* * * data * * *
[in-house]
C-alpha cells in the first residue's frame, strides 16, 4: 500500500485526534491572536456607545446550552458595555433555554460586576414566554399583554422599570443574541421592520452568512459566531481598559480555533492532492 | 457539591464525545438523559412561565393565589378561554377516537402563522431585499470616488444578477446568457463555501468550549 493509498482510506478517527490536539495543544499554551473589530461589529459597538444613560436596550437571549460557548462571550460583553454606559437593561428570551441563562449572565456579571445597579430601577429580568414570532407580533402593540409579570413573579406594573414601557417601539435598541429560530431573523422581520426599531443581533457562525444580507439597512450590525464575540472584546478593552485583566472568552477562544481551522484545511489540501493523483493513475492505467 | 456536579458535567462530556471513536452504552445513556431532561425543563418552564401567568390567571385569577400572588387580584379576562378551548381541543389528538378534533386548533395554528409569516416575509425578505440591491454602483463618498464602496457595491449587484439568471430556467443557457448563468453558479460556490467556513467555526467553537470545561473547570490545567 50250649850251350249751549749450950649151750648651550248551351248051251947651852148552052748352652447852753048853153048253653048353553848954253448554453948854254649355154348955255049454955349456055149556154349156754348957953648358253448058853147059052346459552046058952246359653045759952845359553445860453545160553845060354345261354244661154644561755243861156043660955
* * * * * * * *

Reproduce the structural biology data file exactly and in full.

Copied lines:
[in-house]
C-alpha cells in the first residue's frame, strides 16, 4: 500500500485526534491572536456607545446550552458595555433555554460586576414566554399583554422599570443574541421592520452568512459566531481598559480555533492532492 | 457539591464525545438523559412561565393565589378561554377516537402563522431585499470616488444578477446568457463555501468550549 493509498482510506478517527490536539495543544499554551473589530461589529459597538444613560436596550437571549460557548462571550460583553454606559437593561428570551441563562449572565456579571445597579430601577429580568414570532407580533402593540409579570413573579406594573414601557417601539435598541429560530431573523422581520426599531443581533457562525444580507439597512450590525464575540472584546478593552485583566472568552477562544481551522484545511489540501493523483493513475492505467 | 456536579458535567462530556471513536452504552445513556431532561425543563418552564401567568390567571385569577400572588387580584379576562378551548381541543389528538378534533386548533395554528409569516416575509425578505440591491454602483463618498464602496457595491449587484439568471430556467443557457448563468453558479460556490467556513467555526467553537470545561473547570490545567 50250649850251350249751549749450950649151750648651550248551351248051251947651852148552052748352652447852753048853153048253653048353553848954253448554453948854254649355154348955255049454955349456055149556154349156754348957953648358253448058853147059052346459552046058952246359653045759952845359553445860453545160553845060354345261354244661154644561755243861156043660955